Review from No Clean Singing
Posted by Nick Skog on Friday, November 3, 2017 Under: English
From: No Clean Singing
Published: November 2, 2017
As the seasons change, and the colors of autumn leaves briefly flare like blood and fire, only to be sapped of life and scattered by cold winter winds, it’s not uncommon for our thoughts to turn darker as the days become grayer. Daily tribulations seem magnified, grim memories push back to the surface, reflections on what might have been crowd away hopes of what might be. At such times, some of us search for music that catches these moods, plumbs their depths, and enshrines them in sound with the kind of emotional intensity they require.
And that’s just what Ah Ciliz and Chiral accomplish, each in their own way, on the album-length split we’re premiering today. Named Origins, it will be jointly released on November 6 by two fine labels, Canada’s Hypnotic Dirge Records and Mexico’s Throats Productions. I have some introductory thoughts about each band’s tracks on the split, followed by a stream of all the music.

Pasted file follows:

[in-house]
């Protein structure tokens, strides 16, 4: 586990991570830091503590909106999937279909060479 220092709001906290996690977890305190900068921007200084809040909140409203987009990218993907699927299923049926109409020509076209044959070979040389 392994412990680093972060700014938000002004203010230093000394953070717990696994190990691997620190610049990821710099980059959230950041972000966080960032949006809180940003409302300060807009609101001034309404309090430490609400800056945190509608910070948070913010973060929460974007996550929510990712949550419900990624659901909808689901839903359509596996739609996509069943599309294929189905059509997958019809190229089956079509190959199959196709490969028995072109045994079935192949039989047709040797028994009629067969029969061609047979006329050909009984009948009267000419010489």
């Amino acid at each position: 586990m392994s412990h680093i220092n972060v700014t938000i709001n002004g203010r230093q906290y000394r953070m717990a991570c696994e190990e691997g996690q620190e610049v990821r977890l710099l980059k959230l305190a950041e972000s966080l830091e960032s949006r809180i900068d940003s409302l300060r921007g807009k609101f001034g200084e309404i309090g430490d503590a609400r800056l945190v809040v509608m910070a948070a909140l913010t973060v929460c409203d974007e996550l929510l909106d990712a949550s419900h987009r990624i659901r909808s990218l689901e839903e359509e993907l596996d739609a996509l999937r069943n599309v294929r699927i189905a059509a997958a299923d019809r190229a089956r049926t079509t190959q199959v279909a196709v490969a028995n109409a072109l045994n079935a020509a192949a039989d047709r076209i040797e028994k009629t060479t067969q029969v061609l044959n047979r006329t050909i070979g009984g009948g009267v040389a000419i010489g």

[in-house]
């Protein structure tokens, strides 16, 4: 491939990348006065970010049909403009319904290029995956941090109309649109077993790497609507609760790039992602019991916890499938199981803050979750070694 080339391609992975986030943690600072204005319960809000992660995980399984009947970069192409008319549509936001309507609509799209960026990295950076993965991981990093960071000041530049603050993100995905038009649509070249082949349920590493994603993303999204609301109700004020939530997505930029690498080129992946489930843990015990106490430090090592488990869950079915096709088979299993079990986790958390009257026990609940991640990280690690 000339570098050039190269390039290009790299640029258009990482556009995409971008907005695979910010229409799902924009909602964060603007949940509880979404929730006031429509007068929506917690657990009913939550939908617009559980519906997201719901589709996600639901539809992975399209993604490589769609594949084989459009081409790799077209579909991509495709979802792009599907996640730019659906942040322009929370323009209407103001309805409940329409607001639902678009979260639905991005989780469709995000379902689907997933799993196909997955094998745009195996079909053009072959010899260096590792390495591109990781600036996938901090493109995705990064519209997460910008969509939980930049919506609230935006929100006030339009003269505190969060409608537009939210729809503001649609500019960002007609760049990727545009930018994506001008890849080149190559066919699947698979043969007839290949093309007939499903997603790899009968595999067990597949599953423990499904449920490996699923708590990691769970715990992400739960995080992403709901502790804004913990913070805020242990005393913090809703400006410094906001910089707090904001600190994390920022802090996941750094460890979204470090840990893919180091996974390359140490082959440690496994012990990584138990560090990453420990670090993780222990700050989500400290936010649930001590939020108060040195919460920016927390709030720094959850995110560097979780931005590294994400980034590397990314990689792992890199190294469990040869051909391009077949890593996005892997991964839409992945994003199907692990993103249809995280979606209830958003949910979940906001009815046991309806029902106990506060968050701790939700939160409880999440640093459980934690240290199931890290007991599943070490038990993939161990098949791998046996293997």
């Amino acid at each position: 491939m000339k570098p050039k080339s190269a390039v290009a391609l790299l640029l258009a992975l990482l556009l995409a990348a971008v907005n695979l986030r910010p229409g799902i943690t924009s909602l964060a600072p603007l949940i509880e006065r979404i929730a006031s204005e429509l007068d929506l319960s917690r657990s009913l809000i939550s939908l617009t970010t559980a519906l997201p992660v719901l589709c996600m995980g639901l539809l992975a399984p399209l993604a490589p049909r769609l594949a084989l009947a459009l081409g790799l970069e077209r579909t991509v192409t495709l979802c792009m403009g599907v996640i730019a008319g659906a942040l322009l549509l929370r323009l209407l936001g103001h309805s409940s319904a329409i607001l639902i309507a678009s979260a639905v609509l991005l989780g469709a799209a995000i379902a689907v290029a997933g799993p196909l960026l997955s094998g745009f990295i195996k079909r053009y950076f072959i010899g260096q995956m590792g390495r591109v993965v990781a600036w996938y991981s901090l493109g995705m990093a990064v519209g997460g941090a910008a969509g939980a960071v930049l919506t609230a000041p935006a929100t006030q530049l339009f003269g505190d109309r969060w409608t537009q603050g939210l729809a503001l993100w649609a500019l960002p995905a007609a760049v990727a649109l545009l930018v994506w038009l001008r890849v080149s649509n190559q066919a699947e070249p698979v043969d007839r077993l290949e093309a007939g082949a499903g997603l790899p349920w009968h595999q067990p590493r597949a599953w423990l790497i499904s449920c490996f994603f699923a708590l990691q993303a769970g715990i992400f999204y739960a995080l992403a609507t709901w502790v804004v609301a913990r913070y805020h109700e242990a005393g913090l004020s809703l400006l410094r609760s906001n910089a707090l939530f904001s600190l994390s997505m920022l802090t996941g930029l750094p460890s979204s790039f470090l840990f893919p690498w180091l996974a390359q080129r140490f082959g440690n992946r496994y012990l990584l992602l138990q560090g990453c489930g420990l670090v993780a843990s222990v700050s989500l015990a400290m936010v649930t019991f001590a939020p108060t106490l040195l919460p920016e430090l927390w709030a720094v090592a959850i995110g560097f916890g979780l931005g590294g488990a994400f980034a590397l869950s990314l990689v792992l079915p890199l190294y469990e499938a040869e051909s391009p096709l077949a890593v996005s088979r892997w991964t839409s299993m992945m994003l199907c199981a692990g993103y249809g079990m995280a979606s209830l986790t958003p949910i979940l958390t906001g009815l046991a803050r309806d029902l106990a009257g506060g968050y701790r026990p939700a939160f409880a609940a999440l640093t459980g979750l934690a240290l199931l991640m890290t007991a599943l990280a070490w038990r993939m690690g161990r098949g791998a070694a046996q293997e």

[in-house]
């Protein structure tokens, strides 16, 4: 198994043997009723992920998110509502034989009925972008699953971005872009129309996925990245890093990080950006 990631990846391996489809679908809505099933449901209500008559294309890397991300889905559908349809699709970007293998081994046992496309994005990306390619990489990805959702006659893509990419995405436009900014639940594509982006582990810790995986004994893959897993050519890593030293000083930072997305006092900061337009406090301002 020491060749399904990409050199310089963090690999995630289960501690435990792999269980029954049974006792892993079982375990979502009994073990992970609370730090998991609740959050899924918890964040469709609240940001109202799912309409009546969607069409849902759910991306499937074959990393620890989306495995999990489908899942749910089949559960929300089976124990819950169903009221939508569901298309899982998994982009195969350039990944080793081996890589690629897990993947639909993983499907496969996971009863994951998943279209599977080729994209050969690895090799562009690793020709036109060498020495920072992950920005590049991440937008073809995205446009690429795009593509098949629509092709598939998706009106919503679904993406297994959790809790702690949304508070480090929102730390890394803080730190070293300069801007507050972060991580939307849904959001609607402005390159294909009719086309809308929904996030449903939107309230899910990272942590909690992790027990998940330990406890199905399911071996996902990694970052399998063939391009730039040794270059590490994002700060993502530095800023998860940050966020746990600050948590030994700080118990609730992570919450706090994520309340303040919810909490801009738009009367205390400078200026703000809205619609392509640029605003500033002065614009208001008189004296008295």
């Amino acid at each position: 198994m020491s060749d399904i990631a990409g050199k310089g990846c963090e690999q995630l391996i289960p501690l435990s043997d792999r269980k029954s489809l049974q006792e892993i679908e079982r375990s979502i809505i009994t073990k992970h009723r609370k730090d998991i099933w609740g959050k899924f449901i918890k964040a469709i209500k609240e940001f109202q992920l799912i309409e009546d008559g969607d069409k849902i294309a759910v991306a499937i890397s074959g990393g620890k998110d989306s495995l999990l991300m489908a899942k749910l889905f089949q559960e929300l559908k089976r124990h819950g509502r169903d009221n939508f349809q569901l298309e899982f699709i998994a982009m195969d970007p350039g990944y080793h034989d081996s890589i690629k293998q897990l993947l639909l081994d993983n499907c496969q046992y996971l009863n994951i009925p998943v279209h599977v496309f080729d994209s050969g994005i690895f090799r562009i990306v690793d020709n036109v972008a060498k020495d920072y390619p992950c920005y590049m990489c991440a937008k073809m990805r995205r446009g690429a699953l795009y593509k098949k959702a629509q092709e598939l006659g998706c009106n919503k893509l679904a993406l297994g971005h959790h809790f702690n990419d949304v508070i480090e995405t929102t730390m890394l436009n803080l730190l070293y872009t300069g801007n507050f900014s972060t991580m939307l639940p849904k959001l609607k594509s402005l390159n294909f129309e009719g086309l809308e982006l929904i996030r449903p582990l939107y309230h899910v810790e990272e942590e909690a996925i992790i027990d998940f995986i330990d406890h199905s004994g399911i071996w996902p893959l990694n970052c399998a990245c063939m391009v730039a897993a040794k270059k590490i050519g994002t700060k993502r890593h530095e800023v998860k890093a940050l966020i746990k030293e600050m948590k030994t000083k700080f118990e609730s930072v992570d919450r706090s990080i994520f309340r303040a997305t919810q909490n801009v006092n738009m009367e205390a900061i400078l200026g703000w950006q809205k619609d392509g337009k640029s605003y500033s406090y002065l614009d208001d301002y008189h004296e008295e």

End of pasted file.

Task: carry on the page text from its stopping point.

Both bands could be characterized as purveyors of atmospheric black metal in a depressive vein, and certain similarities in their musical ideas make them fitting companions for a split release. But as you’ll discover, if you don’t already know, they are far from twins, perhaps more like kindred spirits, and their differences, along with their demonstrated talents, make this split a completely absorbing and satisfying experience.
Ah Ciliz has been the solo project of Elmer S. (located on the U.S. west coast), accompanied in the past by a drummer and on this release (according to Metal Archives) by lead vocalist Boris (L’Hiver en Deuil, Marche Funébre, Soul Dissolution). Ah Ciliz has released four albums beginning in 2011, as well as a split with Griefthorn. For this new split, Ah Ciliz contributes three tracks, with lyrical themes that focus on indigenous cultures, nature, and the cosmos.